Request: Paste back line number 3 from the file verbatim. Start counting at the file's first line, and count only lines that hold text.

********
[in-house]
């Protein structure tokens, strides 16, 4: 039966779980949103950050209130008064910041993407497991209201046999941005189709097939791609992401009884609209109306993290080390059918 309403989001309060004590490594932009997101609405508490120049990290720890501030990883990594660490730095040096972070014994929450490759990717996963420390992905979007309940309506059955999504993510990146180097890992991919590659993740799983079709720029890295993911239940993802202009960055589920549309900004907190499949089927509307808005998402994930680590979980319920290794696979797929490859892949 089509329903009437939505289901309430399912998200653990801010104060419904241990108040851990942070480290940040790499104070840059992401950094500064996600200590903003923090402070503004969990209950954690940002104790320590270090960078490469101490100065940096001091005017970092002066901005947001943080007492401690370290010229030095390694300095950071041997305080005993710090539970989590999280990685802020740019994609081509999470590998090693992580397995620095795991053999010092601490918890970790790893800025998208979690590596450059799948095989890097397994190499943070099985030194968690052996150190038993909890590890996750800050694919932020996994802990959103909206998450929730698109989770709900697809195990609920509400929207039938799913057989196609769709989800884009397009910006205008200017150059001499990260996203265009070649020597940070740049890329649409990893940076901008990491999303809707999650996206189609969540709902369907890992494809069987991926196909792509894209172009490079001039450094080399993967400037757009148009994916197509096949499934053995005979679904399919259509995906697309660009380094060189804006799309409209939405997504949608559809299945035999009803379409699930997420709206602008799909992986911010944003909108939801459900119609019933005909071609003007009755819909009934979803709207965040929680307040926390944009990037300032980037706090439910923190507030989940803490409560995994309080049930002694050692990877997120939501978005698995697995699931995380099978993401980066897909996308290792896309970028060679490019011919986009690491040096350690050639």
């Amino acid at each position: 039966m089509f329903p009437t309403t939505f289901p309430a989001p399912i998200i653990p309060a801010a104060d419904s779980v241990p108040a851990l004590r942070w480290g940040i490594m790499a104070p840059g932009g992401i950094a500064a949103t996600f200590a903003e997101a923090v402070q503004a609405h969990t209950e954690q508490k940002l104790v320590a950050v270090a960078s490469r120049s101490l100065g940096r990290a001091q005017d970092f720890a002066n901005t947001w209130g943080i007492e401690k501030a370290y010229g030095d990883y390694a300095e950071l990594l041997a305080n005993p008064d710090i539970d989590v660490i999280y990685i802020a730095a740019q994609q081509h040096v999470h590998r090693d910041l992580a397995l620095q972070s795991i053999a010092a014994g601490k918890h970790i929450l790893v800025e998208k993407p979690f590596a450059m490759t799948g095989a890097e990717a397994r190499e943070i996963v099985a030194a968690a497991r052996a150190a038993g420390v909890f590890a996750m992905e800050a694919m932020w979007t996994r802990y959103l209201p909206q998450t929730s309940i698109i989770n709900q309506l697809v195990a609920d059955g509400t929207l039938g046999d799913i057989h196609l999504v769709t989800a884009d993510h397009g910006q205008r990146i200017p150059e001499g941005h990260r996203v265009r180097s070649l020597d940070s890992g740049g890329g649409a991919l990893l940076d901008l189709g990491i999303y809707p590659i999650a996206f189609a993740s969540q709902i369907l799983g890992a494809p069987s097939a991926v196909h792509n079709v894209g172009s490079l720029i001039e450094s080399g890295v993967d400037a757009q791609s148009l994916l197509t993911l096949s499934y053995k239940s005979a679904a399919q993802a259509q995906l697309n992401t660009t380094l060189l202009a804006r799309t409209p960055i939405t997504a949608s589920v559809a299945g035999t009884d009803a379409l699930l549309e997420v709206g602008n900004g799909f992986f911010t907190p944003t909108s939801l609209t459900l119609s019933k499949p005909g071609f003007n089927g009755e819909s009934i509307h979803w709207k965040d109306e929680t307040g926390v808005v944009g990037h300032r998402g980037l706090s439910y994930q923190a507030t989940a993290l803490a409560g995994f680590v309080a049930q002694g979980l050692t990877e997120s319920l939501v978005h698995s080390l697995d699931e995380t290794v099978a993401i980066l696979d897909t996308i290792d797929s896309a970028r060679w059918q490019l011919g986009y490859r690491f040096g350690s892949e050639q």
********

């Amino acid at each position: 039966m089509f329903p009437t309403t939505f289901p309430a989001p399912i998200i653990p309060a801010a104060d419904s779980v241990p108040a851990l004590r942070w480290g940040i490594m790499a104070p840059g932009g992401i950094a500064a949103t996600f200590a903003e997101a923090v402070q503004a609405h969990t209950e954690q508490k940002l104790v320590a950050v270090a960078s490469r120049s101490l100065g940096r990290a001091q005017d970092f720890a002066n901005t947001w209130g943080i007492e401690k501030a370290y010229g030095d990883y390694a300095e950071l990594l041997a305080n005993p008064d710090i539970d989590v660490i999280y990685i802020a730095a740019q994609q081509h040096v999470h590998r090693d910041l992580a397995l620095q972070s795991i053999a010092a014994g601490k918890h970790i929450l790893v800025e998208k993407p979690f590596a450059m490759t799948g095989a890097e990717a397994r190499e943070i996963v099985a030194a968690a497991r052996a150190a038993g420390v909890f590890a996750m992905e800050a694919m932020w979007t996994r802990y959103l209201p909206q998450t929730s309940i698109i989770n709900q309506l697809v195990a609920d059955g509400t929207l039938g046999d799913i057989h196609l999504v769709t989800a884009d993510h397009g910006q205008r990146i200017p150059e001499g941005h990260r996203v265009r180097s070649l020597d940070s890992g740049g890329g649409a991919l990893l940076d901008l189709g990491i999303y809707p590659i999650a996206f189609a993740s969540q709902i369907l799983g890992a494809p069987s097939a991926v196909h792509n079709v894209g172009s490079l720029i001039e450094s080399g890295v993967d400037a757009q791609s148009l994916l197509t993911l096949s499934y053995k239940s005979a679904a399919q993802a259509q995906l697309n992401t660009t380094l060189l202009a804006r799309t409209p960055i939405t997504a949608s589920v559809a299945g035999t009884d009803a379409l699930l549309e997420v709206g602008n900004g799909f992986f911010t907190p944003t909108s939801l609209t459900l119609s019933k499949p005909g071609f003007n089927g009755e819909s009934i509307h979803w709207k965040d109306e929680t307040g926390v808005v944009g990037h300032r998402g980037l706090s439910y994930q923190a507030t989940a993290l803490a409560g995994f680590v309080a049930q002694g979980l050692t990877e997120s319920l939501v978005h698995s080390l697995d699931e995380t290794v099978a993401i980066l696979d897909t996308i290792d797929s896309a970028r060679w059918q490019l011919g986009y490859r690491f040096g350690s892949e050639q």